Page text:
prof.dr.ir. Peter-Paul Verbeek
Professor, University of Twente
Peter-Paul Verbeek (1970) is distinguished professor of Philosophy of Technology and scientific co-director of the DesignLab of the University of Twente, The Netherlands. He is also honorary professor of techno-anthropology at Aalborg University, Denmark. His research focuses on the philosophy of human-technology relations, with a specific focus on ethics of technology and responsible design. His book publications include Moralizing Technology: Understanding and Designing the Morality of Things (2011) and What Things Do: Philosophical Reflections on Technology, Agency, and Design (2005).
Verbeek is chairperson of the UNESCO World Commission for the Ethics of Science and Technology (COMEST). He is also a member of the Dutch Council for the Humanities; the Netherlands Committee for the Freedom of Scientific Pursuit; the Supervisory Board of TNO (Netherlands Organization for Applied Scientific Research); the board of the Rathenau Institute for Technology Assessment and Science Policy; the program council for Responsible Innovation of the Netherlands Research Council, and the Netherlands National Commission for UNESCO.
Verbeek is a member of the Royal Netherlands Academy of Arts and Sciences (KNAW), the Netherlands Academy of Technology and Innovation (AcTI) and the Royal Holland Society of Sciences (KHMW). He is past president of the Society for Philosophy and Technology (2013-2015); and past chairperson of ‘The Young Academy’, an independent division of the Royal Netherlands Academy of Arts and Sciences (2011-2013).
He has received several personal grants for innovative research: a VENI award to investigate the moral significance of technologies (2003), a VIDI award to investigate the blurring boundaries between humans and technologies (2008), and a VICI award to develop a theory of technological mediation (2013). In 2012 he was awarded the Borghgraef Prize in Biomedical Ethics 2012 (KU Leuven), and in 2016 the World Technology Award in Ethics (World Technology Network). (Picture by Olivier Middendorp)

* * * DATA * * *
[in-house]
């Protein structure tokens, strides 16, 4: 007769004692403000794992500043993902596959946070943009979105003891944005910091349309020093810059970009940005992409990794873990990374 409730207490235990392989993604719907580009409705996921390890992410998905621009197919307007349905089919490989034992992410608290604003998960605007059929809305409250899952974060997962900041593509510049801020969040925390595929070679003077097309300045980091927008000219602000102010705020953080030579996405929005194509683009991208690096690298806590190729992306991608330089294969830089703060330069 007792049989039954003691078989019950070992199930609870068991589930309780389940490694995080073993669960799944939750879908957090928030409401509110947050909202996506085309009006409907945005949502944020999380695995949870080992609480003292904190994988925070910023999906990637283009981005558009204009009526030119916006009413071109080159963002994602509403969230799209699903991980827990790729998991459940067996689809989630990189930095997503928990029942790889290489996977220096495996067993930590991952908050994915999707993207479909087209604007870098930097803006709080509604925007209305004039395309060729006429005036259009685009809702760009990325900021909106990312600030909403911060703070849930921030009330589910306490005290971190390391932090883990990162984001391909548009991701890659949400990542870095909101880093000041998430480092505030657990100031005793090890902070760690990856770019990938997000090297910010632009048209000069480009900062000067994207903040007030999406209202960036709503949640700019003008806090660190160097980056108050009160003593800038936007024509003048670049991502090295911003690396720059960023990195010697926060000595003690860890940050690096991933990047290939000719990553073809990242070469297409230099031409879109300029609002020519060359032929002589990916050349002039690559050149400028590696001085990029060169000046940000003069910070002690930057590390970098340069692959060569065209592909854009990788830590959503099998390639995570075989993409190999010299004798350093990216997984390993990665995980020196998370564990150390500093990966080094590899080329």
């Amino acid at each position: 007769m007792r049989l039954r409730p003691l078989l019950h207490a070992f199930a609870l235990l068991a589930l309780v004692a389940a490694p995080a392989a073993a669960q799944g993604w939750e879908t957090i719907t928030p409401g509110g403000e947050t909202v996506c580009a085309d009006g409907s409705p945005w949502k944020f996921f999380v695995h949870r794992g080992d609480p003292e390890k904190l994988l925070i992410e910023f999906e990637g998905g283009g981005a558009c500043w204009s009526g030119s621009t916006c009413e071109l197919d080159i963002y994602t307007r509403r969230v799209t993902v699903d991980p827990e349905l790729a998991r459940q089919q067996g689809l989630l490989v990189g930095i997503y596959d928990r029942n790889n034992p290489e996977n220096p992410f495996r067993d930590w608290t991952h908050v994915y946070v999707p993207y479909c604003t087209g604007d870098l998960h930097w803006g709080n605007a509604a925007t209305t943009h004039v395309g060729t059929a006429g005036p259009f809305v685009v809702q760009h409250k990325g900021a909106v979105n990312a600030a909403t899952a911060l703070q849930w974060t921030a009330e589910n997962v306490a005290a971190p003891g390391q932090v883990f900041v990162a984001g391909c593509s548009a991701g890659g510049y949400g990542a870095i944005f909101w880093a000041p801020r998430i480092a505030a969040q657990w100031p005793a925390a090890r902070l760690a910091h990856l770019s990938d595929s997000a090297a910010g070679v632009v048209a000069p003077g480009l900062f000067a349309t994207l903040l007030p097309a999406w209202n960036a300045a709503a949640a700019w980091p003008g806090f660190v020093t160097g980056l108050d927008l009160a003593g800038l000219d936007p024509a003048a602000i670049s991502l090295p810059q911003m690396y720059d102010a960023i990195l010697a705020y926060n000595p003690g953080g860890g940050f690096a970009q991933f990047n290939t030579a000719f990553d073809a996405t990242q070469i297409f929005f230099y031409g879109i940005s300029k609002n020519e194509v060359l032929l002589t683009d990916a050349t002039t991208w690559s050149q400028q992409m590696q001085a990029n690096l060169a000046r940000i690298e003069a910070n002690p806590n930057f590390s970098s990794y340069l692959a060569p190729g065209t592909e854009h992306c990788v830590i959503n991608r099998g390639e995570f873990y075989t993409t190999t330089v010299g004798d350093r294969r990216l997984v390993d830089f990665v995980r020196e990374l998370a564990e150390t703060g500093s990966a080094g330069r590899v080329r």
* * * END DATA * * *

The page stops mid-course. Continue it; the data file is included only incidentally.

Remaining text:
The Values of Science:
Citizen Science and Responsible Design in Society 5.0
How to connect ethics to science and technology? In all regions of the world, societies get increasingly interwoven with science and technology. Climate models inform policy-making, gene editing technologies raise ethical concerns about the future of humankind, and the digital revolution connects information technologies with virtually all dimensions of daily life. Some people even claim that humankind is entering the era of ‘Society 5.0’. After the society of hunter-gatherers, the agrarian society, the industrial society and the information society, we are said to be at the brink of a ‘super smart society’, driven by artificial intelligence. How to deal with all these developments in a responsible way?
In this lecture, I will argue that we need to create new connections between science, technology and society. Rather than seeing science and technology as neutral and value-free, it is crucial to take responsibility for the values they embody, support, and affect. While science and technology have a clear value for social, cultural and economic development, their impact on nature, human beings, and society sometimes also challenge existing values and value frameworks. Moreover, the status of scientific knowledge is not always self-evident anymore in a world where the boundaries between ‘experts’ and ‘citizens’ are getting thinner and thinner. For the further development of responsible science, as I will argue, the rapidly growing field of ‘citizen science’ offers crucial possibilities to connect societal issues and concerns to scientific agenda-setting and research activities. In order to connect ethics and technology, I will elaborate how the approach of ‘responsible design’ offers important possibilities to anticipate, evaluate and design the ethical significance of technologies. For a good Society 5.0, we need to learn to take full responsibility for the values of science and technology.